When leaders have a core connection to the work, they are optimistic about meeting “insurmountable” challenges. Maintaining this attitude is essential to courageous leadership. As Newsome states, “Each one of us has the ability to set the temperature for the room. It’s important to come in daily with the brightest of views in the toughest of times: We are leaders; others feed off us, and if we aren’t optimistic, they don’t stand a chance.”

For the outline of all five courageous leadership principles and the complete article, see

Copy Right © 2017 America Association School Administrators

Poverty, Dropouts, Pregnancy, Suicide: What The Numbers Say About Fatherless Kids

Alan was recently interviewed by NPR’s Claudio Sanchez about children growing up fatherless in the US. See the full article at NPR:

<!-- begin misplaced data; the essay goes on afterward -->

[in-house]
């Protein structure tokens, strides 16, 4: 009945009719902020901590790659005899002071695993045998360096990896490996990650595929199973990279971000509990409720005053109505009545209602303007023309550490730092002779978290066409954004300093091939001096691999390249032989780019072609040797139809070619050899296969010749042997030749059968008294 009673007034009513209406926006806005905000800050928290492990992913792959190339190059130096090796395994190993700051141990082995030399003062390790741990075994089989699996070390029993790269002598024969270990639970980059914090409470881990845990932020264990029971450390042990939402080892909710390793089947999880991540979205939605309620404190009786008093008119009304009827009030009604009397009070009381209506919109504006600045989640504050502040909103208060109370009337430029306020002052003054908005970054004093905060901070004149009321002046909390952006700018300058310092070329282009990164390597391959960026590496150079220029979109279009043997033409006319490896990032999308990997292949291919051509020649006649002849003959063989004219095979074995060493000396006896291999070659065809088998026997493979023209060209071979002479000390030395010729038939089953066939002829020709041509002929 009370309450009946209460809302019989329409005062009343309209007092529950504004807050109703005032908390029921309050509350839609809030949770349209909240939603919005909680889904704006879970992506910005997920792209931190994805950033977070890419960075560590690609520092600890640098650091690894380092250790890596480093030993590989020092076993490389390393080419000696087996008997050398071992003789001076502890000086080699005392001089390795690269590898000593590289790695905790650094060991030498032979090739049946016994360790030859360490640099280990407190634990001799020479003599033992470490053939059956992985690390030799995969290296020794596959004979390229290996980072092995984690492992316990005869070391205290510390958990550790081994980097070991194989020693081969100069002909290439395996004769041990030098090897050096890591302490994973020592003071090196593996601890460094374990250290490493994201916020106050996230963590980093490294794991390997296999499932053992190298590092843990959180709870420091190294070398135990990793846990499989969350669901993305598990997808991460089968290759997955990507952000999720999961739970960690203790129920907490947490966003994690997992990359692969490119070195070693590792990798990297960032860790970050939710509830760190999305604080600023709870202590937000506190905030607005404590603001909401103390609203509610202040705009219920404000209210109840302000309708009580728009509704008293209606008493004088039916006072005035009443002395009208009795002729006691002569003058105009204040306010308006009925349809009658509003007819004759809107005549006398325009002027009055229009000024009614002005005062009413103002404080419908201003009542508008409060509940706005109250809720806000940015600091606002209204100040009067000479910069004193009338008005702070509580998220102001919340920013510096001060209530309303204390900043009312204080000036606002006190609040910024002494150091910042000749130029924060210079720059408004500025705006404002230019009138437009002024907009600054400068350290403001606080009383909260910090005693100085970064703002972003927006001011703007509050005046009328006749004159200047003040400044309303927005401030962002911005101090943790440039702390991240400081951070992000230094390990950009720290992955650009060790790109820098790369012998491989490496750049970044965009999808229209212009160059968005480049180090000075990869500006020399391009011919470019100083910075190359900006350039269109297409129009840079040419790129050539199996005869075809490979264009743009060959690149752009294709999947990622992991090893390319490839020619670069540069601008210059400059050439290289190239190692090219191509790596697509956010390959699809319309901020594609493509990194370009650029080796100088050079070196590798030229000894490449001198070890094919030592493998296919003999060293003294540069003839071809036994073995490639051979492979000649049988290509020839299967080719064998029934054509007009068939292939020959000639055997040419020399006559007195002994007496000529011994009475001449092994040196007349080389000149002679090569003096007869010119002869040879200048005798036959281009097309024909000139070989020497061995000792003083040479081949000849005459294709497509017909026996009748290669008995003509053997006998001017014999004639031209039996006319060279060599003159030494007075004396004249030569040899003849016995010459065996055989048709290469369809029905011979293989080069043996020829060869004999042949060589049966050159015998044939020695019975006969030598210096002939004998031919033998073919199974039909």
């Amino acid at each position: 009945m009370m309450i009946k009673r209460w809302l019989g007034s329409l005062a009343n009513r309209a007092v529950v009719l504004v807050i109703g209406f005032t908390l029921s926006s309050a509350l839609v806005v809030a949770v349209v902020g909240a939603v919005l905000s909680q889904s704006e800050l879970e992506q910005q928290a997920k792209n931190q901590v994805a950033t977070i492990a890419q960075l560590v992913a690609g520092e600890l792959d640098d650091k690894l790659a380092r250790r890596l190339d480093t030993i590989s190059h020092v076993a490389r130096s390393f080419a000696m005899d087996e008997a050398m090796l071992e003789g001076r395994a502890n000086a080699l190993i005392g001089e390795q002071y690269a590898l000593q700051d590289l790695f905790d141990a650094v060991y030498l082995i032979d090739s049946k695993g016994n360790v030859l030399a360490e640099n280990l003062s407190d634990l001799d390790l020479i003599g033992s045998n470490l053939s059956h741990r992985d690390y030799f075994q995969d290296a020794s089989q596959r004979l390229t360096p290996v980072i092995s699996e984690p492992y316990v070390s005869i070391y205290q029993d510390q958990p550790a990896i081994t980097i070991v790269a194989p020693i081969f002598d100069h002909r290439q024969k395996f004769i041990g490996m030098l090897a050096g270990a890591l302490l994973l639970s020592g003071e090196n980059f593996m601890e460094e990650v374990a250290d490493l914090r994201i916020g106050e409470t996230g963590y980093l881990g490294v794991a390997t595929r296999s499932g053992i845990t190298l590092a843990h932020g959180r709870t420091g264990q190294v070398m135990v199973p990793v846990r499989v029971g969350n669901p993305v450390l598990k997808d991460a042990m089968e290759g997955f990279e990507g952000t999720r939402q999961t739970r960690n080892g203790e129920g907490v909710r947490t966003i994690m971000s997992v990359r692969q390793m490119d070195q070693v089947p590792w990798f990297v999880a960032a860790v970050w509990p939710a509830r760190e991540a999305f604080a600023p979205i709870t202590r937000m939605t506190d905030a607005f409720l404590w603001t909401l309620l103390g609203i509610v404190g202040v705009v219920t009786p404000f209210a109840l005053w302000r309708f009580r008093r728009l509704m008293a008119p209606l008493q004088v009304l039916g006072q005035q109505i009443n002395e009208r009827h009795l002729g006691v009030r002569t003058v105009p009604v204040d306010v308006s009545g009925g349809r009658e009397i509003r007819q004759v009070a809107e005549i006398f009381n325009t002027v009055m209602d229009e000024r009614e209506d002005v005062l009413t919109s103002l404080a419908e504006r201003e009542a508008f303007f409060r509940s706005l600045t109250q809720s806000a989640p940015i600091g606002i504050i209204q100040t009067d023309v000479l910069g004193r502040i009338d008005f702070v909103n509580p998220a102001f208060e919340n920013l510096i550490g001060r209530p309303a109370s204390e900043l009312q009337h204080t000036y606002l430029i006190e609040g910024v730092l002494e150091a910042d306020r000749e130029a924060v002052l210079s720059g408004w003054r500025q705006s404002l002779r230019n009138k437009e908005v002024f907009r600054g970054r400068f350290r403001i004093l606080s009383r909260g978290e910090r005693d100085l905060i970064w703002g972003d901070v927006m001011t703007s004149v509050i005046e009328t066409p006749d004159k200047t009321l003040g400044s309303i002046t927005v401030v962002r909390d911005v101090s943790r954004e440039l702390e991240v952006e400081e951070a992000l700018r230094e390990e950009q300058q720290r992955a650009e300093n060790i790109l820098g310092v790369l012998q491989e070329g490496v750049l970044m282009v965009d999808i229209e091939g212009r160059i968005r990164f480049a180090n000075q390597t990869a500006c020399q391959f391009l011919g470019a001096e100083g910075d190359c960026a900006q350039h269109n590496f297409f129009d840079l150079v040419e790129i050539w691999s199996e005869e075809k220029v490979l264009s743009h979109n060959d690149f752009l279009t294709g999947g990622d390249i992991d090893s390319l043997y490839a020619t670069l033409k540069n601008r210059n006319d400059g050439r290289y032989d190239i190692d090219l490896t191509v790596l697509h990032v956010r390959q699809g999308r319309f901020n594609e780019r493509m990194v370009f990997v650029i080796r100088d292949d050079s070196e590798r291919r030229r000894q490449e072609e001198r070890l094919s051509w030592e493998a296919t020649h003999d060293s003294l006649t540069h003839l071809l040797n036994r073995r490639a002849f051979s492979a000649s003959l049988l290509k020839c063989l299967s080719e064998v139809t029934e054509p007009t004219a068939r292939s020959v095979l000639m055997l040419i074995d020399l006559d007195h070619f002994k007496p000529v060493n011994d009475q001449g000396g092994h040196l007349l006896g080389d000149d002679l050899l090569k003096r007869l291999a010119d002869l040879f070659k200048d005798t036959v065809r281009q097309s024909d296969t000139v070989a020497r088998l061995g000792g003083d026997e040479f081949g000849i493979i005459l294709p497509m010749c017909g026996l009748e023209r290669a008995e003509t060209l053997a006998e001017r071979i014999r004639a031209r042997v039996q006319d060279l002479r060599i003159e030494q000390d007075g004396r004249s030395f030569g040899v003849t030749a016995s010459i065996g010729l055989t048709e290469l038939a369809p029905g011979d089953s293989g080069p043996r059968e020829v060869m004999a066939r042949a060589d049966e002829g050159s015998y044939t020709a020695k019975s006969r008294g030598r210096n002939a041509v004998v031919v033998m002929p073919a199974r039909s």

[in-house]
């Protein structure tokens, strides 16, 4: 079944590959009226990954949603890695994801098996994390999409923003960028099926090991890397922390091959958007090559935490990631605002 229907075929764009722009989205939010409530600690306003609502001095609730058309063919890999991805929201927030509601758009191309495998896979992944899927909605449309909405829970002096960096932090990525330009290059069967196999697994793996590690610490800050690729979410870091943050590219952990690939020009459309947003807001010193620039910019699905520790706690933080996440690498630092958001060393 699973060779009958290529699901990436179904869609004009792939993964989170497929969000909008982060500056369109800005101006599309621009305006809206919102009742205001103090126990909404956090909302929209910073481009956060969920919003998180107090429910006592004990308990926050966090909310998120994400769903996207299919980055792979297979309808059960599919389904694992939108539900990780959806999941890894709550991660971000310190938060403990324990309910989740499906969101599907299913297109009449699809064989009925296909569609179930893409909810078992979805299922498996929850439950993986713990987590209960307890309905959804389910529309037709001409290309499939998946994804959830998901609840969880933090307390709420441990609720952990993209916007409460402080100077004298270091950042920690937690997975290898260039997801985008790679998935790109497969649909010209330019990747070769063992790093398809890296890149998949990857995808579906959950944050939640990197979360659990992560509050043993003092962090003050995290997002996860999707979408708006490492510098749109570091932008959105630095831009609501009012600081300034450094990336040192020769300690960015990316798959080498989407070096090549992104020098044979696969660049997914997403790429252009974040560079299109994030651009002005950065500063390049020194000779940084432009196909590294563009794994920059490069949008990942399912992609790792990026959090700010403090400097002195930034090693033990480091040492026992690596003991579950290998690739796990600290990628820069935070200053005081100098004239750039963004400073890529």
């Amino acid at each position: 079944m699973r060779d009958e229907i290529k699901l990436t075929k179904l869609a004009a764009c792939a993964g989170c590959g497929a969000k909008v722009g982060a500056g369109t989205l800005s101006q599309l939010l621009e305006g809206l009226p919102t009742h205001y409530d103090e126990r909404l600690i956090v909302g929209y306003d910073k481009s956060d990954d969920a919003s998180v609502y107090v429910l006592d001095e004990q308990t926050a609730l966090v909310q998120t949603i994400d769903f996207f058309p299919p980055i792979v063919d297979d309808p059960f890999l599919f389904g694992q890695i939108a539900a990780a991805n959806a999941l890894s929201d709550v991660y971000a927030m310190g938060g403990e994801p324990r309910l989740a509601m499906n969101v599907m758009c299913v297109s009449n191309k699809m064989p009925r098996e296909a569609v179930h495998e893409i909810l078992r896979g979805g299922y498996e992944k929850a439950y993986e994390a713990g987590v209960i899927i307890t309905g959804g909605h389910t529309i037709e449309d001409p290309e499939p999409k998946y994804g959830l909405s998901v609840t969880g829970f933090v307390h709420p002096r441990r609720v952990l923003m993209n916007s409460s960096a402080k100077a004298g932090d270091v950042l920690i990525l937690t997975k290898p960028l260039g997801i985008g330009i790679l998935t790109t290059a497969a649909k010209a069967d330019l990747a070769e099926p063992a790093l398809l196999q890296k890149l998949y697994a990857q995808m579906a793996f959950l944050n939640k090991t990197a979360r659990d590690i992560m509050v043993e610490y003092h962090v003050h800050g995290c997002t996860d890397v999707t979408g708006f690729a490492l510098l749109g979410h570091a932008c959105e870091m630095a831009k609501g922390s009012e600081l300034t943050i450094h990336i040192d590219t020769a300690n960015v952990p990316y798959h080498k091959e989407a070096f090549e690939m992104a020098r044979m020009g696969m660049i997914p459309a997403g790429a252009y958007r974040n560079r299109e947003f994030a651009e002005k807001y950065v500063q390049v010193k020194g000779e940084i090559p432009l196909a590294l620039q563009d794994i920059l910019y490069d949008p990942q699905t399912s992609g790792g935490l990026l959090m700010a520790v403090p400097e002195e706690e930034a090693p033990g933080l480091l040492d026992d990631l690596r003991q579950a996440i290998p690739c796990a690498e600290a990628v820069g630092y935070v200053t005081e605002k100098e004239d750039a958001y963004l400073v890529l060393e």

You cite a U.S. Department of Education study that found 39 percent of students, first through 12th grade, are fatherless.

Fatherlessness is having a great impact on education. First of all, it’s growing, and the correlations with any number of risk issues are considerable.

Children are four-times more likely to be poor if the father is not around. And we know that poverty is heavily associated with academic success. [Fatherless kids] are also twice as likely to drop out.

Dropping out of school, growing up fatherless and incarceration appear to be connected. One study you cite from 2012 titled, “The Vital Importance of Paternal Presence in Children’s Lives,” shows that seven out of 10 high school dropouts are fatherless.

Do school officials acknowledge that this “chain reaction” clearly gets in the way of children’s academic success?